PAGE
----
$f_n$ are uniformly-bounded functions that converge pointwise on a dense subset of the compact set $D$ to a continuous function $f$. Is it true that $$\lim_{n\to\infty} \int_D f_n(x)\, \mbox{d}x = \int_D f(x)\, \mbox{d}x$$

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    $\begingroup$ If the dense subset has measure $0$, would you expect that to imply something about the convergence of the integrals? $\endgroup$ – Daniel Fischer Nov 24 '14 at 13:15
  • $\begingroup$ @DanielFischer No... $\endgroup$ – guest Nov 24 '14 at 13:22
  • $\begingroup$ The answer is no because the functions $f_n(x)$ can be zero out of a dense set with measure zero, so that the integral on the left is always zero while on the right it can be different from zero. I meant to say something more specific that I wrote here $\endgroup$ – guest Nov 24 '14 at 13:47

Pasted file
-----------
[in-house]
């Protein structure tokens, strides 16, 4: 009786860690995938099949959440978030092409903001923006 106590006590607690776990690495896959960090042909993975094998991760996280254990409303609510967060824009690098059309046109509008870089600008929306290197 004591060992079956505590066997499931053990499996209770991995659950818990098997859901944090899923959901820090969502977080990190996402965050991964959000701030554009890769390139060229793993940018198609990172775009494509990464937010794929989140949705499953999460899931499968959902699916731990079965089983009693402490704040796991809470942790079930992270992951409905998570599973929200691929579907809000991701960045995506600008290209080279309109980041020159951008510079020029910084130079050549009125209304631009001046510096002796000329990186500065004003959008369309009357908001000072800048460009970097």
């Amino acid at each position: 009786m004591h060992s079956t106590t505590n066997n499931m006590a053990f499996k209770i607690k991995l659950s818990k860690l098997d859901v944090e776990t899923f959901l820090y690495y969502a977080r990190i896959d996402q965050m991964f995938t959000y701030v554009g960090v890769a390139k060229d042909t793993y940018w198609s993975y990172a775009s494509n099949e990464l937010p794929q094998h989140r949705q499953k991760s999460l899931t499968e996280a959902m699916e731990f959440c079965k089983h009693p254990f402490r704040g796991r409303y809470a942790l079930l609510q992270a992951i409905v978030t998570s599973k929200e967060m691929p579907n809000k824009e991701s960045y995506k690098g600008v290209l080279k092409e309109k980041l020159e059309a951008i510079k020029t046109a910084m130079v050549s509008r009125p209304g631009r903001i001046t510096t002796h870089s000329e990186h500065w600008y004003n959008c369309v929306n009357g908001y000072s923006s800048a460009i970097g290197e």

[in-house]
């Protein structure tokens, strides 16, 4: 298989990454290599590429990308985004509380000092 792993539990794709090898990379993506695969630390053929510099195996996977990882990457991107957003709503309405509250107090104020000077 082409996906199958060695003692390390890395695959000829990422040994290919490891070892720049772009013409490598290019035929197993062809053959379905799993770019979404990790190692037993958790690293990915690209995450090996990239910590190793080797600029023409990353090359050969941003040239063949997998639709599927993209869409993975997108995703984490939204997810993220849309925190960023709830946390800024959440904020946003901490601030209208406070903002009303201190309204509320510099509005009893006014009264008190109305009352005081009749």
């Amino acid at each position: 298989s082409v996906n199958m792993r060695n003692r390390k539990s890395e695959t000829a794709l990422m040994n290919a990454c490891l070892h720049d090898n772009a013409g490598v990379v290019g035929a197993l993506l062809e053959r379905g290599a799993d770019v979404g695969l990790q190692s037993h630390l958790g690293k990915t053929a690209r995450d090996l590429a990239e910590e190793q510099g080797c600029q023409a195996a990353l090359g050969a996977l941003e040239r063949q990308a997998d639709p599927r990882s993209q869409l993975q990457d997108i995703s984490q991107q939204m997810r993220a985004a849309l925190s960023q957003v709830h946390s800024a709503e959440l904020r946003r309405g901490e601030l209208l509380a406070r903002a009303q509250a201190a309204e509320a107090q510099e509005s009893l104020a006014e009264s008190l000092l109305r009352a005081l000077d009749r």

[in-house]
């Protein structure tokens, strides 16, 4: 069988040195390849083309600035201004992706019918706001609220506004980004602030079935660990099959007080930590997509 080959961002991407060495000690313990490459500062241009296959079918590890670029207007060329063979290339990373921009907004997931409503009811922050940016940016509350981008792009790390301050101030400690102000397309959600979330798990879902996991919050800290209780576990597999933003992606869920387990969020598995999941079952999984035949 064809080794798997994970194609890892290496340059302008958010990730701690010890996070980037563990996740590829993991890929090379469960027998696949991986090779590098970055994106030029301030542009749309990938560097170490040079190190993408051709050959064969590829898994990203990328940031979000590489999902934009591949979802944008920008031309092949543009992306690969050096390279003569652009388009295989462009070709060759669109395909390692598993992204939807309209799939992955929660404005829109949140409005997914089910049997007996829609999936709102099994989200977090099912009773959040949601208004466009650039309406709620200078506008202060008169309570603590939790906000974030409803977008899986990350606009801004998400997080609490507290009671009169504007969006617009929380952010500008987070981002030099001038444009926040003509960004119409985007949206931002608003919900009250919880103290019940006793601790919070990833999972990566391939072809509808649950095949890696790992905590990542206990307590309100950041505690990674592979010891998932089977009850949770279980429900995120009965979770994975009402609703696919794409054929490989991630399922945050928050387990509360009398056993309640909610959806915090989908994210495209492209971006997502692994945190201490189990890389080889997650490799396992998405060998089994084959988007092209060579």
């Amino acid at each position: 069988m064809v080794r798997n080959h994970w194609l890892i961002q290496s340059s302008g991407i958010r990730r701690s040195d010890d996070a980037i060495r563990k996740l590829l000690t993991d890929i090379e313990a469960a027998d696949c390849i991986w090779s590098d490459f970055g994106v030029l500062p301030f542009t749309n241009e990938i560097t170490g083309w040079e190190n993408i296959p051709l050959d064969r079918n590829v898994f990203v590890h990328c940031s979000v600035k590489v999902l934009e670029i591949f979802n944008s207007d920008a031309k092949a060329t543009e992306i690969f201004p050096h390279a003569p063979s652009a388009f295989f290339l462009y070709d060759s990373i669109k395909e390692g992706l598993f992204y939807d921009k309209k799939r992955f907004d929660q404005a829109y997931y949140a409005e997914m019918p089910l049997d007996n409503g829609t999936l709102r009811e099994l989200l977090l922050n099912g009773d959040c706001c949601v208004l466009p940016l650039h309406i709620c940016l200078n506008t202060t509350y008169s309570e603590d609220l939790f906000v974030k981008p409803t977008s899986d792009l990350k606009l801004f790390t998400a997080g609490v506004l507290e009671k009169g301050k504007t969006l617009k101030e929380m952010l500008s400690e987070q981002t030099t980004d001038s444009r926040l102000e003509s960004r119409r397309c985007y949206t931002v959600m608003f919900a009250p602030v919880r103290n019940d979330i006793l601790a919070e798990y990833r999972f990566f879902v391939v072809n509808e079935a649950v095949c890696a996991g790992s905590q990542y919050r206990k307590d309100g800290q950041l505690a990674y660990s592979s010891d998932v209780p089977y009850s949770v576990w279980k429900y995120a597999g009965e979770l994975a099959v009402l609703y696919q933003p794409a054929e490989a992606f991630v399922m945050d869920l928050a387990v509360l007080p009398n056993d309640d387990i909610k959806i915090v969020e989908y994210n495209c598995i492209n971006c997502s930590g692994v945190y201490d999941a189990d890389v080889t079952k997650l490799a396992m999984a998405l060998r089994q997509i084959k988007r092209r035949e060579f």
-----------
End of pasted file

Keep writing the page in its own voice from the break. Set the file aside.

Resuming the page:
No. If $D=[1,0]$, $C\subset D$ is a Cantor set of positive measure (like this one), $f\equiv0$ and $f_n=\chi_C$ for all $n$, then the conditions are satisfied (since $D\setminus C$ is dense in $D$) but $\int_Df_n$ is the measure of $C$ for all $n$ whereas $\int_D f=0$.


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